Like the Hula, a traditional hawaiian dance narrating the interaction between the native Hawaiians and the Sea, our project aims at providing new ways to tell the story between Asteroids ("Hokulele" or shooting stars) and the Earth.

This project is solving the Visualize the Asteroid Skies challenge.


Welcome to Hokulele Hula

Like the waves that come and go around an island, our planet Earth is surrounded by an ocean of asteroids moving around us. And like the sea, the asteroids can be both a threat or an opportunity for the planet and the humankind. For this project we aimed at developing original visualization tools that differ from the widely used and already well-known representation of the asteroid orbiting in our Solar system. We thus built simple, clear and graphic representations of the relevant information on the potentially hazardous asteroids (PHAs) over the next hundred years to raise awareness of the importance of studying and monitoring them.

Another originality of our project is that the Space Apps Challenge overlapped with our annual Open House so we were able to demonstrate and explain our work to the general public and gather their inputs. We present at the end of that description a list of our contributors who provided very good advice. We thanks them for that!

Data description

The data are the PHAs selected form the JPL and the IAU Minor Planet Center. These objects come closer than 0.05 astronomical units (AU) and are about 140 meters or larger in size. We have extracted: the date, the probability of impact, the distance to the Earth and the Palermo scale that encodes the danger of the asteroid and is related to the energy of the potential impact.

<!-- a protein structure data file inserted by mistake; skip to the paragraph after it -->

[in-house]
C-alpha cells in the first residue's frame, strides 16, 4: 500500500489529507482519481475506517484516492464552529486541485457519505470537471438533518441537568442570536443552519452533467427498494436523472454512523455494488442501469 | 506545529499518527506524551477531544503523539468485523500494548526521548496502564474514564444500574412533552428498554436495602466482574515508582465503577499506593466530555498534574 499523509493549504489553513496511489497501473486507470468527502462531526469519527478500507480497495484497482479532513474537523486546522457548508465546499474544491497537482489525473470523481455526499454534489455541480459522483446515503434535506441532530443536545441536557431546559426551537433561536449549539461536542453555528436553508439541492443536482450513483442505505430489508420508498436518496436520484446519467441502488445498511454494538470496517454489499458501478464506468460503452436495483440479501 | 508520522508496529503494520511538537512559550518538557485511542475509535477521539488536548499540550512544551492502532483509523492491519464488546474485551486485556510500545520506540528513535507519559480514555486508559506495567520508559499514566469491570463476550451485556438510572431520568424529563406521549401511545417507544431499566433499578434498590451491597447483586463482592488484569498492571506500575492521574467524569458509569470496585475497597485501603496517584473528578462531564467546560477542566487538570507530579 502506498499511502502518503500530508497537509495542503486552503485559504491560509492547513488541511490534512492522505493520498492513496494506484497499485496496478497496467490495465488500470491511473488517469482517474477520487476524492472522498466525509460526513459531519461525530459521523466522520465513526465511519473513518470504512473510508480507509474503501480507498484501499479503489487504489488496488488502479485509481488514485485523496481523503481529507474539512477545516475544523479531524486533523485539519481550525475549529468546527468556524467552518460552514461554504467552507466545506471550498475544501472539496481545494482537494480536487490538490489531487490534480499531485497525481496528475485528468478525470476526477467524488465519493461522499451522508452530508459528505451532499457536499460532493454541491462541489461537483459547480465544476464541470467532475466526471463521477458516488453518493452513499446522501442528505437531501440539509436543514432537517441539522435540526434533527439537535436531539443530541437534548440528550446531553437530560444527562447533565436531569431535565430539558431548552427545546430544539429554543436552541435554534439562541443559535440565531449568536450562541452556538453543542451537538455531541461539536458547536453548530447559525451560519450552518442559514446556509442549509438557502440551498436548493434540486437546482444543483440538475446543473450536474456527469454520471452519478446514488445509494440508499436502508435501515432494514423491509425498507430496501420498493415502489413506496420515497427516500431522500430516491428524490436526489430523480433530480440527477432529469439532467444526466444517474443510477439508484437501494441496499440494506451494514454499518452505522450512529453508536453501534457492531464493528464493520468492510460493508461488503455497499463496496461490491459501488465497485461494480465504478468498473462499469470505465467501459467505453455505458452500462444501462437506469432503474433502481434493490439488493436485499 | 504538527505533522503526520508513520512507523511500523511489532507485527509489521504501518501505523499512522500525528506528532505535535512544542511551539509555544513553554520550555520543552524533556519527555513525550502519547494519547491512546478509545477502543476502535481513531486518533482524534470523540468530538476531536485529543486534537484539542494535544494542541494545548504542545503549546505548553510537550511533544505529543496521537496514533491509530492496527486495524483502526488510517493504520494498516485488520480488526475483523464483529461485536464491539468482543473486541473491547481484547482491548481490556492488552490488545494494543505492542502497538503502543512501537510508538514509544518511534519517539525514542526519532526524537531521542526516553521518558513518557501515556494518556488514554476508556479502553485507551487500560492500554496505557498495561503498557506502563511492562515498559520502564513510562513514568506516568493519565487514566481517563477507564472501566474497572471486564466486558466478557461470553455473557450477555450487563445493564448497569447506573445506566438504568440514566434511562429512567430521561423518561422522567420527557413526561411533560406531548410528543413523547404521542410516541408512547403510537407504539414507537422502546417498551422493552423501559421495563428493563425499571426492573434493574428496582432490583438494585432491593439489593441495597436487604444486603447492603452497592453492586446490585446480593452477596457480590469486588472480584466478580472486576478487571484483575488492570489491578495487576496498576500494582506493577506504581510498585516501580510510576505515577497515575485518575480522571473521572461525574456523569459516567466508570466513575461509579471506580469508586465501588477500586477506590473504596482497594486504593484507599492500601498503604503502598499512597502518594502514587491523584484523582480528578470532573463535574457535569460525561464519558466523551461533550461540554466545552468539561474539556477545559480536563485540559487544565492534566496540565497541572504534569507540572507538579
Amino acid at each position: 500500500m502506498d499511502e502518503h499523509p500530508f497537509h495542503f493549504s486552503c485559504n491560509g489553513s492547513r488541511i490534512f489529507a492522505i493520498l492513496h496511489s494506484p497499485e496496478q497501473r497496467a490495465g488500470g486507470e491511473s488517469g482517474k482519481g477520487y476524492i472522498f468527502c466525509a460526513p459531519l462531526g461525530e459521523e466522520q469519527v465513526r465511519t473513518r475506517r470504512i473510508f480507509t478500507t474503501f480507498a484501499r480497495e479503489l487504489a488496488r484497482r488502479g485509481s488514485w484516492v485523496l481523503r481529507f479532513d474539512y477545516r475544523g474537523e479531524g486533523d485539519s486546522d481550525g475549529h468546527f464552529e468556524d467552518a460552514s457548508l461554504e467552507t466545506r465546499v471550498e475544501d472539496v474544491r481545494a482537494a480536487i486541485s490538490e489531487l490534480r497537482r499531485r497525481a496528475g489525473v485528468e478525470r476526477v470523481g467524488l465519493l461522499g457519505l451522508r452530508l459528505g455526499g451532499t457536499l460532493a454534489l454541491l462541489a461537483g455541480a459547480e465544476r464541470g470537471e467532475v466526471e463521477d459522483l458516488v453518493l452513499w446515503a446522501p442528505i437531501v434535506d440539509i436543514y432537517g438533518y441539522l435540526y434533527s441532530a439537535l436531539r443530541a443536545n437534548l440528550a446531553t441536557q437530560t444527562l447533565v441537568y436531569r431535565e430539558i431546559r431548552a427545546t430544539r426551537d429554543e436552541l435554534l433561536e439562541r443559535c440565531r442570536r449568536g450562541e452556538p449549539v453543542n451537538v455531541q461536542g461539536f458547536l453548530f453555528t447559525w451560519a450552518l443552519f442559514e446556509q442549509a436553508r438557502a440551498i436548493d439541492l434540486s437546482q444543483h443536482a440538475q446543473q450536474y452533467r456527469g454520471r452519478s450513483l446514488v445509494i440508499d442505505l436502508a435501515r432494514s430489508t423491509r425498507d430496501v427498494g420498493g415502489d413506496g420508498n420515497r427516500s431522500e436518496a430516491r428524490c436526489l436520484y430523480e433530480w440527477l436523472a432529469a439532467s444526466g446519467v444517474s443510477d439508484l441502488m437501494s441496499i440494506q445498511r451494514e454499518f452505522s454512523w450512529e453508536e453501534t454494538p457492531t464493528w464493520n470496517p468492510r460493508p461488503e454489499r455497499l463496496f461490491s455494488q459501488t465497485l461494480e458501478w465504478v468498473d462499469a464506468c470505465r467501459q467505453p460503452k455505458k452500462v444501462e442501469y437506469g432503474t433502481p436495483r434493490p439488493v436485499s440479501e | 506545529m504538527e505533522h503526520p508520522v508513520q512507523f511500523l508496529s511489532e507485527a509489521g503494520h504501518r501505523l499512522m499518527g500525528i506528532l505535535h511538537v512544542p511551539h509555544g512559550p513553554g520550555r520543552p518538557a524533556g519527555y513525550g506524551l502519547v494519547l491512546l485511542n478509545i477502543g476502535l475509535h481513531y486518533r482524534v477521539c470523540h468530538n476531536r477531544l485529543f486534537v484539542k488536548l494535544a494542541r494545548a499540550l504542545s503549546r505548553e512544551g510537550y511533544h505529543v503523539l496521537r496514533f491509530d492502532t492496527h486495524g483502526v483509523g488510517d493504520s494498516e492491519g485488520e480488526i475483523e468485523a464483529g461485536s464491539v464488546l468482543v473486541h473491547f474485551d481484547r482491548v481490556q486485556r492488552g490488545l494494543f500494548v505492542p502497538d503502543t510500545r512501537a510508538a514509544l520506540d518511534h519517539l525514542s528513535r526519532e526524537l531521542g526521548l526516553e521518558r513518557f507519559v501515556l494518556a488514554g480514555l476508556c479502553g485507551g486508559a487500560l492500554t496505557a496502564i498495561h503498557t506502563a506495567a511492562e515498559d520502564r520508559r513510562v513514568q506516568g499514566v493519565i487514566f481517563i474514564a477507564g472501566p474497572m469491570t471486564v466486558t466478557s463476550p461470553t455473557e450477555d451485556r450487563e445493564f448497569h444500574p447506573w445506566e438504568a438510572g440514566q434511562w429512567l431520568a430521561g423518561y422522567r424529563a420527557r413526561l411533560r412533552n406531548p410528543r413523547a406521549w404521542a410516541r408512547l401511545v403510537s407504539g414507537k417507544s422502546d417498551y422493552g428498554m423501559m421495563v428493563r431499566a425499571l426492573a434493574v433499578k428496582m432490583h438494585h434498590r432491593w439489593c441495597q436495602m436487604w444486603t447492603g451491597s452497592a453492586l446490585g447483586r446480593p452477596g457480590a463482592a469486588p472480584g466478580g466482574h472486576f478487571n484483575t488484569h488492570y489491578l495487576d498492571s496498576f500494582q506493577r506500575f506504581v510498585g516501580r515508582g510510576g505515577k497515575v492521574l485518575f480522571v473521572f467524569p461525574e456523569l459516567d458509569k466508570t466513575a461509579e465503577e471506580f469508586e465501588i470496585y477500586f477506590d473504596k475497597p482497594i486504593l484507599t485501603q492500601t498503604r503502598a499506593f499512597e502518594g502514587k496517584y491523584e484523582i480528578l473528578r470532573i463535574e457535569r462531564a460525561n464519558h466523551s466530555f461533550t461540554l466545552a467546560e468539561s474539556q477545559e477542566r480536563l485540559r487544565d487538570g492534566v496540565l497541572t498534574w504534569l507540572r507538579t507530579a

Project summary

3D visualization of the Impact Globe

This project provides a 3D visualization of the probability of impact of asteroids over a window a 100 years. For different years, it shows the probability of impact of all the PHAs around the Earth. The position on the sky are random. However the length of the different lines encodes the probability of impact: the closer it gets to the Earth the more probable it will hit it. The line colors encode the energy of the impact: the redder the more dangerous.

100-Year Rose Plot

This project is representing the evolution of the top 12 PHAs distance from Earth over the coming century. The visualizations are designed as a clock so people can see how close the different objects will get from Earth and select different individual asteroids. The dashed lines show the Earth-Moon distance and Geosync satellite altitude.

Ideas for future work:

  • 3D visualization of the Impact Globe
  • Get information for individual object by clicking on a particular line
  • Display on the Earth the contours of the devastation area for a particular object
  • Animate the line to go from outer space to the Earth
  • 100-Year Rose Plot
  • Animate the plots
  • Provide a slider so the user could choose in real time its selection of objects
  • Display the information on a particular object by clicking on a selected line


Institute for Astronomy Open House, April 12, 2015

  • Phyllis Podolske
  • Allan Stone
  • Sierra Beaton
  • The Baldus & Lawrence Ohana
  • Connor and Debbie Frey

Project Information

License: GNU Library or "Lesser" General Public License version 3.0 (LGPL-3.0)

Source Code/Project URL: http://www.ifa.hawaii.edu/users/denneau/spaceapps2015/index.html


3D visualization package - https://www.chromeexperiments.com/globe
Source codes - https://github.com/melodywolk/SpaceAppsChallenge2015


  • Melody Wolk
  • Po-Feng Wu
  • Andrei Sherstyuk
  • Curt Dodds
  • Serge Chastel
  • Larry Denneau
  • Istvan Szapudi